POSTCARDS FROM THE EDGE
Finding God In Hard Places
By Ian Coffey
IVP. 135 pages. £7.99
ISBN 978 1 783 592 050
The words we write ‘from the edge’ can often be the most insightful and profound, encapsulating what really matters when our journey is dark and challenging.
The rubbish is cleared away and the values that are lasting come to the fore. With warm transparency, a strong degree of emotional intelligence and a big pastoral heart, Ian Coffey explores the depths that many of us can experience when circumstances are desperate and we need to discover the God who walks with us during our most difficult times.
Characters in crisis
Each chapter deals with a biblical character facing crisis, but begins and ends with a contemporary story, or a personal illustration from the author himself. This adds to the book’s authenticity, making the applications real and giving a tone of relevance and integrity. The tough issues are addressed, the doubts and fears are explored and there is a refreshing absence of simplistic clichés and trite platitudes. The content is both substantial and accessible, an effective and helpful combination.
Postcards from the Edge could very easily be used as a study guide in a group context… (to read more click here)
PREPARED FOR A PURPOSE
By Antoinette Tuff with Alex Tresniowski
Bethany House Publishers. 232 pages. £9.99
ISBN 978 0 764 212 635
How do you prepare for a crisis? Can you ever be mentally, physically and spiritually ready if a disaster, or another devastation, occurred to you or to those you care for? In the material comfort of our Western culture we can be lulled into a false sense of security. How then can we prepare ourselves so that we are ready when the need arises?
Prepared for a Purpose relates the story of Antoinette Tuff, who found herself on 20 August 2013 as the last line of defence between 840 school children and a masked gunman in a school in Georgia…. (to read more click here)
Christian, wife, mum, pastor’s wife,
Great Whyte Baptist Church, Ramsey, Cambridgeshire
Pastor’s wife, Tracey Richards, shares her story
We had known much excitement in the week and a half of moving to Marlow.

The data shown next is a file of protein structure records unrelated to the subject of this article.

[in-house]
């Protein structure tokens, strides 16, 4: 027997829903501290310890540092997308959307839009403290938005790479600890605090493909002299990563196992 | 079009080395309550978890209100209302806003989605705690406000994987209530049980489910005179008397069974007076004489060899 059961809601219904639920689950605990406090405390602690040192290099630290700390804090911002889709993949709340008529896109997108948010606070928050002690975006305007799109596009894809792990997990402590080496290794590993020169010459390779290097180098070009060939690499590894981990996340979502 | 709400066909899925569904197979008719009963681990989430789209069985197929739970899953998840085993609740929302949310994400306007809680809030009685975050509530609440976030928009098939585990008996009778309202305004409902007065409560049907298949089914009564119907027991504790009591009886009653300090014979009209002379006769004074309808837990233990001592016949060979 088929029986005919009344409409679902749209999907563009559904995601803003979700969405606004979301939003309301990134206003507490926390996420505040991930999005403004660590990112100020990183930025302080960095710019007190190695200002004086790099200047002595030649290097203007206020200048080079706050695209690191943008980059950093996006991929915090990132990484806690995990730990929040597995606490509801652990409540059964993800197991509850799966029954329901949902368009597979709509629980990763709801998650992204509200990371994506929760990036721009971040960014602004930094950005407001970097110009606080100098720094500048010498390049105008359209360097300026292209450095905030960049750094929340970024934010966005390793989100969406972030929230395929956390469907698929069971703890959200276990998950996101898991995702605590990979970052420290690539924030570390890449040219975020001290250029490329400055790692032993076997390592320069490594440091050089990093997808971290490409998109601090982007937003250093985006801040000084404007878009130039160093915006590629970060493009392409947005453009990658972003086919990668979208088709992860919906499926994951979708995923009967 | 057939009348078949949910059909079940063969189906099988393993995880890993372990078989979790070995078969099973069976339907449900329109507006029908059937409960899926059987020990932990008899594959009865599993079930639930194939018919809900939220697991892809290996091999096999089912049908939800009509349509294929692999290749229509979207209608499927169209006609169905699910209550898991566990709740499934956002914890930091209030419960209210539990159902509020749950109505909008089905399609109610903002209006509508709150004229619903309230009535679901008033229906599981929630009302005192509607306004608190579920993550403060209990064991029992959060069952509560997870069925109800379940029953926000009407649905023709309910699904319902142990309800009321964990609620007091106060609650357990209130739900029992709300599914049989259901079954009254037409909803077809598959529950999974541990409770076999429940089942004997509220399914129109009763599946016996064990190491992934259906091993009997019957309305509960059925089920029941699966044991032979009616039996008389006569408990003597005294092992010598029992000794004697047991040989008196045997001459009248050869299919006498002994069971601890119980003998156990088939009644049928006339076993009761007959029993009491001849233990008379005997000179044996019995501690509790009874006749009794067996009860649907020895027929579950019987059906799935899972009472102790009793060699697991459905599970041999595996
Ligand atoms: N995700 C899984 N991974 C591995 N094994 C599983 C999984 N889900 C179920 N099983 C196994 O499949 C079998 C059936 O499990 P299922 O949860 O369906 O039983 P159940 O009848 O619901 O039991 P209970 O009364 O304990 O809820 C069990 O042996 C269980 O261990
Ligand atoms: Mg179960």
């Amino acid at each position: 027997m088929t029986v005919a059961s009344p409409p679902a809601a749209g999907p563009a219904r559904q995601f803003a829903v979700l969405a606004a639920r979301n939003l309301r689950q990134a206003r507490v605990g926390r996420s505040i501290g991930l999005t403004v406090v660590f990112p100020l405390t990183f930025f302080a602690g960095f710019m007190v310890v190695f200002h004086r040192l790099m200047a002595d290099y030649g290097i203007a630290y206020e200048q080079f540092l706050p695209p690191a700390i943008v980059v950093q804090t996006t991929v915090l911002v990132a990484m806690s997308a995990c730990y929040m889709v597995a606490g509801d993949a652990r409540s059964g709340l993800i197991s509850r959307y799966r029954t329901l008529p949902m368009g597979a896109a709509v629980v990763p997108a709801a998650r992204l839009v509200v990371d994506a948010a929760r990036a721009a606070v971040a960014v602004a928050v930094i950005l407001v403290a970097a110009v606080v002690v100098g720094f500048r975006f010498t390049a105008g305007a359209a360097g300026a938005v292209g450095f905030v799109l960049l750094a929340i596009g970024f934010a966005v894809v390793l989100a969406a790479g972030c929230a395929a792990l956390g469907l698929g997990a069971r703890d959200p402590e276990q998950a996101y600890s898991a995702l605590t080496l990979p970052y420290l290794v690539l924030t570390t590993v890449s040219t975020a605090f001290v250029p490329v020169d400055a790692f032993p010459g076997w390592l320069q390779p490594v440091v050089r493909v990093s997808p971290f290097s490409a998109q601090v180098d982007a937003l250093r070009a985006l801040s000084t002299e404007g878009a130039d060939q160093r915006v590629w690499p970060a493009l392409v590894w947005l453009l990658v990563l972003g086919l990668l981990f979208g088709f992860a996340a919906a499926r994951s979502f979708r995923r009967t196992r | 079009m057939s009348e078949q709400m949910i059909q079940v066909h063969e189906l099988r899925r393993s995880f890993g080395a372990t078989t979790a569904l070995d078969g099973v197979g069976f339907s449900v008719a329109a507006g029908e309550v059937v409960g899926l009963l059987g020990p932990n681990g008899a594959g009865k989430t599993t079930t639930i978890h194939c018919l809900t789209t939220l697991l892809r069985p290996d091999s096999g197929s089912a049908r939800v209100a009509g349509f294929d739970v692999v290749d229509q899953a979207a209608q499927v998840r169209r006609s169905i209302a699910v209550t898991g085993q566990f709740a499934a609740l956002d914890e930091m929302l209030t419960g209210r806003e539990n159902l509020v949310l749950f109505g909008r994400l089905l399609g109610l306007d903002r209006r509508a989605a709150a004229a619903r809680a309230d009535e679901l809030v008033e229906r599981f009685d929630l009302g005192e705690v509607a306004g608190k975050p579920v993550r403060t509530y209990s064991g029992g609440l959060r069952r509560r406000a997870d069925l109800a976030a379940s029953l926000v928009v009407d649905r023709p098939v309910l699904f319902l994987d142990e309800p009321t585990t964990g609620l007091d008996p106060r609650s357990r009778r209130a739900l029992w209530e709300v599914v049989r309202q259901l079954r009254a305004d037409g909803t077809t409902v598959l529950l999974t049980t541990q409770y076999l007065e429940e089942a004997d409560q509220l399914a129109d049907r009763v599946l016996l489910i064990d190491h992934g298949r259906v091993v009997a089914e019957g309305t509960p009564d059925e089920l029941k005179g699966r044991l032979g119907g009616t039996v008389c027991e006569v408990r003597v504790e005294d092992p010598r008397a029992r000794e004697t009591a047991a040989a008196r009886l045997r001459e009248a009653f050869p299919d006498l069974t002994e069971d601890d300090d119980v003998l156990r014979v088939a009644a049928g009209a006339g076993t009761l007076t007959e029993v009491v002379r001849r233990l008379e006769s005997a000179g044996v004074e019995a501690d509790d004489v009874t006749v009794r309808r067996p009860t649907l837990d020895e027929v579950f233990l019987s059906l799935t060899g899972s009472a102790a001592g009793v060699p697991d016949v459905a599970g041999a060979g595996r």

It was October 1998. We had been married for three years and we were excited by the new opportunity to minister to God’s people in our first pastorate. All these joys and prospects were magnified by the fact that I was pregnant with our first child. We both wanted children very much.
Before leaving for our first church meeting I felt a sudden sharp pain in my abdomen. Hoping that the pain would pass I continued to get ready to leave, but the pain only became worse and more intense.
My husband, Evan, went alone to the meeting, which left us both feeling disappointed and sad.
On arriving home and discovering my worsening condition… (to read more click here)
Paul Mallard tells us how to avoid making our ministry into an idol
There is nothing wrong with enjoying the glorious honour of preaching Christ.
Indeed, preachers should worry if they don’t enjoy it. However, they must never allow it to take the place of Christ.
A few decades ago my wife became seriously ill with a neurological condition, which could have resulted in the end of public ministry for both of us.1 I remember having to face this as a very real possibility. Amidst the tempest of painful and confusing thoughts that roared through my mind at the time, one of the greatest challenges was the realisation that I might never preach again.
It felt like a bereavement.
The Lord challenged me about my love for him. What was first in my affection? What did I love more: the proclamation of Christ or the Christ I proclaimed? I knew the right answer. I also knew my own heart. After a fierce battle, I remember sitting on a bench and then getting down onto my knees and praying something like this: ‘OK, Lord, I surrender. I want to love you more than my ministry. If you are going to take it from me, then I accept your will. Help me to delight in Jesus.
My ministry did not end. In fact, my wife and I discovered that we were able to minister out of the pain that we felt. And that’s another story. But the battle to keep Christ central has never gone away. It is a daily battle. Something in my heart always wants to replace the love of Jesus with the love of the things that I do for him.
What is the secret of victory?
It is to be utterly
This article is an edited extract from Staying Fresh: Serving with Joy by Paul Mallard, recently published by IVP and is used with permission.
Paul Copan and Kenneth D Litwak critique Naturalism and Scientism from the Christian point of view
Most children read Dr Seuss at some stage.
In Dr Seuss’s Horton Hears a Who, a mean-spirited kangaroo opposes the elephant Horton’s conviction that small persons can exist in an invisible world on a flower Horton found. Despite Horton’s conviction about what he clearly heard, the kangaroo announces, ‘If you can’t see, hear, or feel something, it doesn’t exist!’
This pretty well summarises the view of many scientifically-minded academics on campuses today. They are opposed to the postmodern mood embraced by many of their peers, but they venture into another form of academic dogmatism.
During the Protestant Reformation, renewed emphasis was give to certain doctrines that had been diminished over the centuries: sola scriptura (‘Scripture alone’ is ultimately authoritative and, when push comes to shove, trumps church tradition) solus Christus (‘Christ alone’ is the basis of our salvation), sola gratia (God’s ‘grace alone’ is the source of our salvation) and sola ﬁde (the means of salvation is ‘by faith alone’ rather than human effort). Well, in the academy, we regularly encounter the quasi-religious dogma of sola scientia, that ‘science alone’ can give us … (to read more click here)
This article is an edited extract from The Gospel in the Marketplace of Ideas by Copan and Litwak, published by IVP, ISBN 978 1 783 591 282, and is used with permission.